The UK House of Lords passed [materials] the Investigatory Powers Bill [text, PDF] on Tuesday, which places the bill in the final legislative stage, Royal Assent. The bill covers policies on acquiring communications data, equipment interference and warrants for accessing bulk information. In February the Parliament’s Intelligence and Security Committee released a report [JURIST report] outlining its concerns about the bill. In response, a section was added to the bill to include privacy protections. The bill makes it lawful [materials] for authorities to access communications data without judicial approval, except to uncover journalistic sources. The government defined communications data as “the context, but not the content of a communication.” It also allows for targeted equipment interference (EI), accessing specific devices such as mobile phones and computers, with the approvals of a law enforcement chief and judicial commissioner. Another section allows agencies to seek communications data or EI in bulk by applying for a warrant. In January tech companies submitted evidence [JURIST report] to Parliament of issues that may arise from the law, as they said it would require them to perform bulk data collections of all user activity within a 12-month period in order to help prevent terrorism, cyber bullying, and organized crime. Critics of the bill believe [Forbes report] that it increases the UK’s power of surveillance to an unprecedented level.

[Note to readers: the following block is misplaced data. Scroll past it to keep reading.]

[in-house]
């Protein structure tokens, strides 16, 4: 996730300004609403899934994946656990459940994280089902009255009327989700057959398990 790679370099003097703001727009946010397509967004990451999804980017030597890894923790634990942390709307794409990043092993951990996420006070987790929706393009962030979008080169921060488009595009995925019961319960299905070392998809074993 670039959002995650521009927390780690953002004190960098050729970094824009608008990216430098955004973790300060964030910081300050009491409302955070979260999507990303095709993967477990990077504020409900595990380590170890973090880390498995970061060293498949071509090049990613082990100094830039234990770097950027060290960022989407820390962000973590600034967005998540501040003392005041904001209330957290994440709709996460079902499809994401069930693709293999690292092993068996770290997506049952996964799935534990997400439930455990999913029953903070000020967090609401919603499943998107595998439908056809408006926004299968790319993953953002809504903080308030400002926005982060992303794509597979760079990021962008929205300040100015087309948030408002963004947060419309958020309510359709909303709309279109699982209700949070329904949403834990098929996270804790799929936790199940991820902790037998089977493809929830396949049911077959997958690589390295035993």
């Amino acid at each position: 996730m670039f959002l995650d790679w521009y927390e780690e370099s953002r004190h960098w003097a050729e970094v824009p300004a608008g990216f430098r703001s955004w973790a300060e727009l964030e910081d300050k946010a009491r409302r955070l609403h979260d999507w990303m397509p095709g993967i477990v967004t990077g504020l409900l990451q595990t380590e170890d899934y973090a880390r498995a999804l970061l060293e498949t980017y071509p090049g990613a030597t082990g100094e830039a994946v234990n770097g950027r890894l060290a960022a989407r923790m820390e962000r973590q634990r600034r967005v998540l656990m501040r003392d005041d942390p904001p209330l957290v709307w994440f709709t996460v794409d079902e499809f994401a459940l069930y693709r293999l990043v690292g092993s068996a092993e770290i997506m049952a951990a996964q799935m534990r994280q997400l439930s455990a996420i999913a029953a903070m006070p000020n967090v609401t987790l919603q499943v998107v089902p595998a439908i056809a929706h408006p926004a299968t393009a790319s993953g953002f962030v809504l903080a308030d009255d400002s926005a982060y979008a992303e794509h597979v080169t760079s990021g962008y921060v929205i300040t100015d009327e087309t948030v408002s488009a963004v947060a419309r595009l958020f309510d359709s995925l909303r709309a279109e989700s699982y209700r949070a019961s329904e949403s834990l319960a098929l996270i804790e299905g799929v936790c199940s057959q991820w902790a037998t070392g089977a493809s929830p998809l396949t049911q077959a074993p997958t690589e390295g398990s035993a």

Data collection and government surveillance continues to be a contentious issue world wide. Earlier this month, a federal judge rejected [JURIST report] the New York Police Department’s proposed settlement of a lawsuit accusing the department of improperly surveying the Muslim community. In February the US Department of Justice filed a motion to compel [JURIST report] Apple to unlock the encrypted iPhone belonging to one of the San Bernardino shooters. In January the Ontario Superior Court ruled [JURIST report] that police orders requiring telecommunications companies to hand over cellphone user data breached the Canadian Charter of Human Rights and Freedoms. Last November the US Court of Appeals for the District of Columbia Circuit issued an order allowing the NSA to continue compiling telephone records of a California-based law firm, just one week after a federal judge ruled [JURIST reports] against the part of the agency’s surveillance program involving the bulk collection of domestic phone records.